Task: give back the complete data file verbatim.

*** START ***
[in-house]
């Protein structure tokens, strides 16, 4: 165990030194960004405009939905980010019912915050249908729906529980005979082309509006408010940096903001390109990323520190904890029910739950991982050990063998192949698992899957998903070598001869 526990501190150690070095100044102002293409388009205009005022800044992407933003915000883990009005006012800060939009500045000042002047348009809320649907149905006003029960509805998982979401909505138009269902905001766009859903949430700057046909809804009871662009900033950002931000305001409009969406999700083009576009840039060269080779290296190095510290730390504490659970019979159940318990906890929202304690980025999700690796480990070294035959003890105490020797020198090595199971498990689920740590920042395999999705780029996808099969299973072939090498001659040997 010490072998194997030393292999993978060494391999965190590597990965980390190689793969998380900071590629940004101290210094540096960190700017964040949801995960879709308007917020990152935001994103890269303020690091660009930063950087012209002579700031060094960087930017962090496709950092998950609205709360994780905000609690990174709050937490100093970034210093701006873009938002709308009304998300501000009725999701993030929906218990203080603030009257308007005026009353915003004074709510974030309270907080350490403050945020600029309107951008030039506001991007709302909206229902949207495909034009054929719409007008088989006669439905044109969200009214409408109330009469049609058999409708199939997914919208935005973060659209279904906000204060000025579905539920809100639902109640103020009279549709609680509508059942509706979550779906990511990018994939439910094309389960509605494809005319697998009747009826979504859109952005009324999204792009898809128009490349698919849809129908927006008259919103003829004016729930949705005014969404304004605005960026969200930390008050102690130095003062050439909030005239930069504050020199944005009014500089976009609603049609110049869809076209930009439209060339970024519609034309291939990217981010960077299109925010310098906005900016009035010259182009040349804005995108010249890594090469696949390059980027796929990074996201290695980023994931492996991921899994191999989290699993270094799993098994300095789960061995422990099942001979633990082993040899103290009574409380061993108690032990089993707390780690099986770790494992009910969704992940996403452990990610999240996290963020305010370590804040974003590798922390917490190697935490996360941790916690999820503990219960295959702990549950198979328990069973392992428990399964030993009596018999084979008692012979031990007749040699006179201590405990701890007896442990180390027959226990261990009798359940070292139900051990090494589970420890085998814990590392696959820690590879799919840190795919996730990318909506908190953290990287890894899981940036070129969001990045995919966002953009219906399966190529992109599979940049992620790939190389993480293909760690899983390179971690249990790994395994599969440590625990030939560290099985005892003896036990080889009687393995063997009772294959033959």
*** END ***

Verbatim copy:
[in-house]
């Protein structure tokens, strides 16, 4: 165990030194960004405009939905980010019912915050249908729906529980005979082309509006408010940096903001390109990323520190904890029910739950991982050990063998192949698992899957998903070598001869 526990501190150690070095100044102002293409388009205009005022800044992407933003915000883990009005006012800060939009500045000042002047348009809320649907149905006003029960509805998982979401909505138009269902905001766009859903949430700057046909809804009871662009900033950002931000305001409009969406999700083009576009840039060269080779290296190095510290730390504490659970019979159940318990906890929202304690980025999700690796480990070294035959003890105490020797020198090595199971498990689920740590920042395999999705780029996808099969299973072939090498001659040997 010490072998194997030393292999993978060494391999965190590597990965980390190689793969998380900071590629940004101290210094540096960190700017964040949801995960879709308007917020990152935001994103890269303020690091660009930063950087012209002579700031060094960087930017962090496709950092998950609205709360994780905000609690990174709050937490100093970034210093701006873009938002709308009304998300501000009725999701993030929906218990203080603030009257308007005026009353915003004074709510974030309270907080350490403050945020600029309107951008030039506001991007709302909206229902949207495909034009054929719409007008088989006669439905044109969200009214409408109330009469049609058999409708199939997914919208935005973060659209279904906000204060000025579905539920809100639902109640103020009279549709609680509508059942509706979550779906990511990018994939439910094309389960509605494809005319697998009747009826979504859109952005009324999204792009898809128009490349698919849809129908927006008259919103003829004016729930949705005014969404304004605005960026969200930390008050102690130095003062050439909030005239930069504050020199944005009014500089976009609603049609110049869809076209930009439209060339970024519609034309291939990217981010960077299109925010310098906005900016009035010259182009040349804005995108010249890594090469696949390059980027796929990074996201290695980023994931492996991921899994191999989290699993270094799993098994300095789960061995422990099942001979633990082993040899103290009574409380061993108690032990089993707390780690099986770790494992009910969704992940996403452990990610999240996290963020305010370590804040974003590798922390917490190697935490996360941790916690999820503990219960295959702990549950198979328990069973392992428990399964030993009596018999084979008692012979031990007749040699006179201590405990701890007896442990180390027959226990261990009798359940070292139900051990090494589970420890085998814990590392696959820690590879799919840190795919996730990318909506908190953290990287890894899981940036070129969001990045995919966002953009219906399966190529992109599979940049992620790939190389993480293909760690899983390179971690249990790994395994599969440590625990030939560290099985005892003896036990080889009687393995063997009772294959033959």